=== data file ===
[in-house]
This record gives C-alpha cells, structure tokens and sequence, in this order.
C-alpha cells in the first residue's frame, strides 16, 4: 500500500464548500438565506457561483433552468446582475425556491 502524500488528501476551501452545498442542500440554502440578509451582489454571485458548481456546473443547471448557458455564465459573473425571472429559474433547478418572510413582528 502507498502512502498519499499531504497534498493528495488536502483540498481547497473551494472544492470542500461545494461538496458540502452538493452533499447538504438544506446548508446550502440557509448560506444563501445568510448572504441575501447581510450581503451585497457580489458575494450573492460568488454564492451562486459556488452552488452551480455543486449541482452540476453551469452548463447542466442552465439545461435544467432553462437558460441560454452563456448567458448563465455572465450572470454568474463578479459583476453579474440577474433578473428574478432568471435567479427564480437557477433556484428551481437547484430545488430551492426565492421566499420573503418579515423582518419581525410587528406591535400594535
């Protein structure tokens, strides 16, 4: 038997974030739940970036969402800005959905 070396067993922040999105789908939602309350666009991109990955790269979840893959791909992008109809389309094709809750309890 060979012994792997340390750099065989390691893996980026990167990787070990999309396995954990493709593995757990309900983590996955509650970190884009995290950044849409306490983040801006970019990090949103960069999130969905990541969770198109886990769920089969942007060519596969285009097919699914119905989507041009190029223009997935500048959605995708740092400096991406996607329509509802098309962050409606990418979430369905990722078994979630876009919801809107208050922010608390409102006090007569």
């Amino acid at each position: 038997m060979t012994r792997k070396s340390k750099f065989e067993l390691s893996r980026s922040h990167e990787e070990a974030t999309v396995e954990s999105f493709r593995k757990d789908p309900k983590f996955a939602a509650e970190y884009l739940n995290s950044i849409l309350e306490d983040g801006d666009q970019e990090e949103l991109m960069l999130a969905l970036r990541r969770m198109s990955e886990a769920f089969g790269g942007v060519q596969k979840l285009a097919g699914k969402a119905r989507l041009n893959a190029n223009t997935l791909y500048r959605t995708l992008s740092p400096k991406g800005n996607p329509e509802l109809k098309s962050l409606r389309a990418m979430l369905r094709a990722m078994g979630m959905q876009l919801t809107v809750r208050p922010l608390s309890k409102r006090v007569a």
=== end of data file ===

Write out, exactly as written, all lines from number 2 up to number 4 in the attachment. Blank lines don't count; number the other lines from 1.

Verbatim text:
This record gives C-alpha cells, structure tokens and sequence, in this order.
C-alpha cells in the first residue's frame, strides 16, 4: 500500500464548500438565506457561483433552468446582475425556491 502524500488528501476551501452545498442542500440554502440578509451582489454571485458548481456546473443547471448557458455564465459573473425571472429559474433547478418572510413582528 502507498502512502498519499499531504497534498493528495488536502483540498481547497473551494472544492470542500461545494461538496458540502452538493452533499447538504438544506446548508446550502440557509448560506444563501445568510448572504441575501447581510450581503451585497457580489458575494450573492460568488454564492451562486459556488452552488452551480455543486449541482452540476453551469452548463447542466442552465439545461435544467432553462437558460441560454452563456448567458448563465455572465450572470454568474463578479459583476453579474440577474433578473428574478432568471435567479427564480437557477433556484428551481437547484430545488430551492426565492421566499420573503418579515423582518419581525410587528406591535400594535
């Protein structure tokens, strides 16, 4: 038997974030739940970036969402800005959905 070396067993922040999105789908939602309350666009991109990955790269979840893959791909992008109809389309094709809750309890 060979012994792997340390750099065989390691893996980026990167990787070990999309396995954990493709593995757990309900983590996955509650970190884009995290950044849409306490983040801006970019990090949103960069999130969905990541969770198109886990769920089969942007060519596969285009097919699914119905989507041009190029223009997935500048959605995708740092400096991406996607329509509802098309962050409606990418979430369905990722078994979630876009919801809107208050922010608390409102006090007569």